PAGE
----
This means a person upon suspecting dissonance could occur may not accept information. This is the origin of a person hearing but refusing to listen. They are rejecting information before they receive it. Based upon expectations, not conclusions.

There is a significant tendency to forget those items of information which introduced dissonance. (Page 158)

It is worth noting there are several forms of deception. Lying is knowingly trying to deceive another. Denial is making a deception that extends to your own conscious mind, but is not effective on your subconscious mind aka unconscious. Finally dissociation is a mental breaking off of a portion of the mind more severe and extreme than lying or denial.

I can firmly attest that all three methods of deception are utilized to varying degrees in Scientology. Reality is not compatible with Scientology, so lying, denial and dissociation are resorted to.

But through examining experiments Festinger may have found a weakness to bypass the triggering of defensive and coping mechanisms which normally prohibit unpleasant dissonant reality asserting evidence. Anticipation.

By not creating anticipation of dissonance with or before a message, a mind may accept dissonance inspiring information without a lack of critical thinking.

It seems clear that the avoidance and evasion of material which might produce or increase dissonance depends on anticipations (probably unverbalized ones) about the material or on preliminary assessments of the material. If one could, then, create a situation where the anticipation and the preliminary assessments of some information indicate a reduction of dissonance while the material itself actually increased dissonance, one would expect to observe more change of opinion; that is , for some persons the dissonance thus introduced would be reduced by changing parts of the existing opinion system. (Page 158)

That is a fancy way to say that if you want a message to get through to someone try to phrase it in a way that doesn't immediately trigger anticipation that information that disagrees with their beliefs or behaviors is forthcoming.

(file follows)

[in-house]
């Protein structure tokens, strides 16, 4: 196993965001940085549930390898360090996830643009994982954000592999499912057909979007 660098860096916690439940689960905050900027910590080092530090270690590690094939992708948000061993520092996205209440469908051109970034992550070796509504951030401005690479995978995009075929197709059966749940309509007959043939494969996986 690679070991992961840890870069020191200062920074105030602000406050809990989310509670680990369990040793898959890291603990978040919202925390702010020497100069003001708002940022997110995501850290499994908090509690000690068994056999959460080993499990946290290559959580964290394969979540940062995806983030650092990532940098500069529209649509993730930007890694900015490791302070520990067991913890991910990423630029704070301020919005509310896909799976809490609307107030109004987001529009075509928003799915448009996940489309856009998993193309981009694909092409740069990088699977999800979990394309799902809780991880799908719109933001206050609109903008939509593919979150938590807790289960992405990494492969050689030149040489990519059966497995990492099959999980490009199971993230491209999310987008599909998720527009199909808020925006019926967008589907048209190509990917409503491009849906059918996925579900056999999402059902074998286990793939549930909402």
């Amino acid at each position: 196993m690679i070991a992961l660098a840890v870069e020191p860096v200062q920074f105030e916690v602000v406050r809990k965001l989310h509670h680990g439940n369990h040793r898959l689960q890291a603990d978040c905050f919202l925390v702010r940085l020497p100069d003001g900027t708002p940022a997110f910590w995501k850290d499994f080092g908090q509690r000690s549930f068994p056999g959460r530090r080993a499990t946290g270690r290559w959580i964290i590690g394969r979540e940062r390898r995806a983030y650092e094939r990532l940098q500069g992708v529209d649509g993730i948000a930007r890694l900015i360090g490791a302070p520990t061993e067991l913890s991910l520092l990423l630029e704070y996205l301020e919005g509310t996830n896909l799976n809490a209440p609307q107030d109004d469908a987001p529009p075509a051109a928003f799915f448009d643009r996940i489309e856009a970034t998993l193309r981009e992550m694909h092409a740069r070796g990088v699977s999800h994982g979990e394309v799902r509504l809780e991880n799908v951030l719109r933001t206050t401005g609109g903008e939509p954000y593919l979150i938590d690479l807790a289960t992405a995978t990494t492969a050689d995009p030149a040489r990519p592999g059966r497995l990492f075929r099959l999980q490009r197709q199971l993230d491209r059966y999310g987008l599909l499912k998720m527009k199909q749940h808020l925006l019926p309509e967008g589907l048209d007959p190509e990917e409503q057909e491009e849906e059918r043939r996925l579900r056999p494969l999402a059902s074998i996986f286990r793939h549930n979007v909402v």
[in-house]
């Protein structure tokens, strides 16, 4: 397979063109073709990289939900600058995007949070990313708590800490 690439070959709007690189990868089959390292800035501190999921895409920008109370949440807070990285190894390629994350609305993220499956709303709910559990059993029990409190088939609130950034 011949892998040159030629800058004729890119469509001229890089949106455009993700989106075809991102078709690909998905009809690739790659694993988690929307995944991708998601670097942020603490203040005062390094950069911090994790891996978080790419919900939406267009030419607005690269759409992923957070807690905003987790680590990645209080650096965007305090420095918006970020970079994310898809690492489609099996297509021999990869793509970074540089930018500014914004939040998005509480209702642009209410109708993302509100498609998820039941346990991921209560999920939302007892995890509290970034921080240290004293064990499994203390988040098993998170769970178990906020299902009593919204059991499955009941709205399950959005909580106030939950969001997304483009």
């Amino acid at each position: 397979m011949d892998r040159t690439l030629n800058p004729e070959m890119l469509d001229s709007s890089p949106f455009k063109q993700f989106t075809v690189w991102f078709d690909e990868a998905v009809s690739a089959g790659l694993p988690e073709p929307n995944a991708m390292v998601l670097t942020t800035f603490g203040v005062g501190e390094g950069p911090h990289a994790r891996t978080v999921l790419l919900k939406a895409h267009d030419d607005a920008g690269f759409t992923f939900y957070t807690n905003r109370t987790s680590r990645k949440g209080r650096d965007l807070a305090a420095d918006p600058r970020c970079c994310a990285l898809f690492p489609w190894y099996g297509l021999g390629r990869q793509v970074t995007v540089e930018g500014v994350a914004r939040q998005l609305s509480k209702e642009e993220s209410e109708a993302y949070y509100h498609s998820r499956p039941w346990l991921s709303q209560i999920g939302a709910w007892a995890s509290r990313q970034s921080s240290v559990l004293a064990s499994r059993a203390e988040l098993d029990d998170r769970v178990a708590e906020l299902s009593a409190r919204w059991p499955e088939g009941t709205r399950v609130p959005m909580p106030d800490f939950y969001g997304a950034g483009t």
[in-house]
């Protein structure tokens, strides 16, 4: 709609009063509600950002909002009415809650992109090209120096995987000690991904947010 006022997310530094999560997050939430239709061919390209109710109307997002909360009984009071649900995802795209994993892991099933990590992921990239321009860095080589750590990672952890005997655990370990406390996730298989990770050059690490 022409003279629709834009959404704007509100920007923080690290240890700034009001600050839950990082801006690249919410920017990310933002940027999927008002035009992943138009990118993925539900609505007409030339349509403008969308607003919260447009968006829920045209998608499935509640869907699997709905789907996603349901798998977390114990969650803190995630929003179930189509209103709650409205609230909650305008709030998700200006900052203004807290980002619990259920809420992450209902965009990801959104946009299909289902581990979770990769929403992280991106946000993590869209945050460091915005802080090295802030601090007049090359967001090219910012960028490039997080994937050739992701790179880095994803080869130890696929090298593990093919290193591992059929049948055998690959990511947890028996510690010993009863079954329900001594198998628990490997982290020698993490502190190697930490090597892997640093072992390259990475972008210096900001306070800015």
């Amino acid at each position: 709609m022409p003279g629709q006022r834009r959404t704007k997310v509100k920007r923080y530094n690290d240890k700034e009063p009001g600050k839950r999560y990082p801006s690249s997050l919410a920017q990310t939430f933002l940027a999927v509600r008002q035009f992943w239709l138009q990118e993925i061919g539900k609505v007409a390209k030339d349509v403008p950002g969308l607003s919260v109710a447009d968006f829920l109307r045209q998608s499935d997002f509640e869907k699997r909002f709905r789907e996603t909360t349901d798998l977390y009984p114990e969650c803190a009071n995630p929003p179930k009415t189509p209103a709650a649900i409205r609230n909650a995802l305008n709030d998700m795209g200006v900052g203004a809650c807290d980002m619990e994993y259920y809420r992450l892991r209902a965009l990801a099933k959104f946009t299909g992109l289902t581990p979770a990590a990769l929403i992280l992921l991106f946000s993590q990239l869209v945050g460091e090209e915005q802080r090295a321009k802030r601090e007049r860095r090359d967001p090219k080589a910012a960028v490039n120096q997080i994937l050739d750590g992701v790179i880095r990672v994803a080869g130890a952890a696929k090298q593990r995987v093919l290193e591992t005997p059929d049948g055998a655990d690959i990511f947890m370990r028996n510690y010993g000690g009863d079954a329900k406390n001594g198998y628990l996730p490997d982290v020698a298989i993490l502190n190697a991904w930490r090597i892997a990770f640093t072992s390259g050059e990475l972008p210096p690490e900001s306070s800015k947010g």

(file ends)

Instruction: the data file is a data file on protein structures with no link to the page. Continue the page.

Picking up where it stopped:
You have to use honey instead of vinegar. Don't lie. Find something acceptable to start with. Concede some things that are neutral or not threatening in nature. Engage what willingness they do show to listen.

This is particularly difficult with Scientology as the minds of Scientologists are extremely biased towards absolute fanatical zealotry. They are extremely biased against any criticism of Scientology or Hubbard.

But at times a point of entry is found, an idea or argument gets through. People leave and question Scientology every day. Just not enough quite fast enough.

But if critics and family can get through relevant information the cult member gets a chance.

This is why some cult experts advice using parallel information. Have a cult member read about a different cult, so anticipation doesn't prevent acceptance of information. Information on other groups can trigger realizations about Scientology.

I myself was alarmed as I read about the mental and emotional experiences of prisoners of war studied by a survivor of the Nazis. He described how POWs in Korea were brainwashed and I realized their emotions were identical to my own while in Scientology. That convinced me Scientology was brainwashing members and therefore a cult.

If the book was about Scientology by an ex I might have rejected it out of hand. If it was by an author I might have said they were never in, and don't know what they are talking about. But as a seemingly safe book it snuck in behind a non-threatening appearance, and so was retained.